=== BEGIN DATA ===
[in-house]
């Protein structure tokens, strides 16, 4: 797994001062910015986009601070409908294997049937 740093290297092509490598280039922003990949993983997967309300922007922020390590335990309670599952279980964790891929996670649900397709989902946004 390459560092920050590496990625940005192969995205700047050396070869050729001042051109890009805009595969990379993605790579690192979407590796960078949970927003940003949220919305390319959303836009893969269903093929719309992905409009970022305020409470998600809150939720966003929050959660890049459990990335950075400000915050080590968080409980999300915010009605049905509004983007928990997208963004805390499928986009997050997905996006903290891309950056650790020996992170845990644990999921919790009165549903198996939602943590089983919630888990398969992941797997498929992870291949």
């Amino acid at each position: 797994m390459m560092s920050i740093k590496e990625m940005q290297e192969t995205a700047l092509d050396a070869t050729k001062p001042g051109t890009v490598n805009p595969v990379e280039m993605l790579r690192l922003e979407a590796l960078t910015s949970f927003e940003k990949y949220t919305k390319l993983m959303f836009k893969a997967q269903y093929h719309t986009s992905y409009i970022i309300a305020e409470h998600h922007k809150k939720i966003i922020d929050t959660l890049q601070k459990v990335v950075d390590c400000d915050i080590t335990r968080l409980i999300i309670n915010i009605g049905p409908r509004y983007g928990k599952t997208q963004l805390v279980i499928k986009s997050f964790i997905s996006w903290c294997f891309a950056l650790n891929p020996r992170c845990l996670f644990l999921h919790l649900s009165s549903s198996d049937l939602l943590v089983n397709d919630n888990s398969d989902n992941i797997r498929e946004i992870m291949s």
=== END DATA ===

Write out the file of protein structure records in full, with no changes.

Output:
[in-house]
């Protein structure tokens, strides 16, 4: 797994001062910015986009601070409908294997049937 740093290297092509490598280039922003990949993983997967309300922007922020390590335990309670599952279980964790891929996670649900397709989902946004 390459560092920050590496990625940005192969995205700047050396070869050729001042051109890009805009595969990379993605790579690192979407590796960078949970927003940003949220919305390319959303836009893969269903093929719309992905409009970022305020409470998600809150939720966003929050959660890049459990990335950075400000915050080590968080409980999300915010009605049905509004983007928990997208963004805390499928986009997050997905996006903290891309950056650790020996992170845990644990999921919790009165549903198996939602943590089983919630888990398969992941797997498929992870291949």
């Amino acid at each position: 797994m390459m560092s920050i740093k590496e990625m940005q290297e192969t995205a700047l092509d050396a070869t050729k001062p001042g051109t890009v490598n805009p595969v990379e280039m993605l790579r690192l922003e979407a590796l960078t910015s949970f927003e940003k990949y949220t919305k390319l993983m959303f836009k893969a997967q269903y093929h719309t986009s992905y409009i970022i309300a305020e409470h998600h922007k809150k939720i966003i922020d929050t959660l890049q601070k459990v990335v950075d390590c400000d915050i080590t335990r968080l409980i999300i309670n915010i009605g049905p409908r509004y983007g928990k599952t997208q963004l805390v279980i499928k986009s997050f964790i997905s996006w903290c294997f891309a950056l650790n891929p020996r992170c845990l996670f644990l999921h919790l649900s009165s549903s198996d049937l939602l943590v089983n397709d919630n888990s398969d989902n992941i797997r498929e946004i992870m291949s």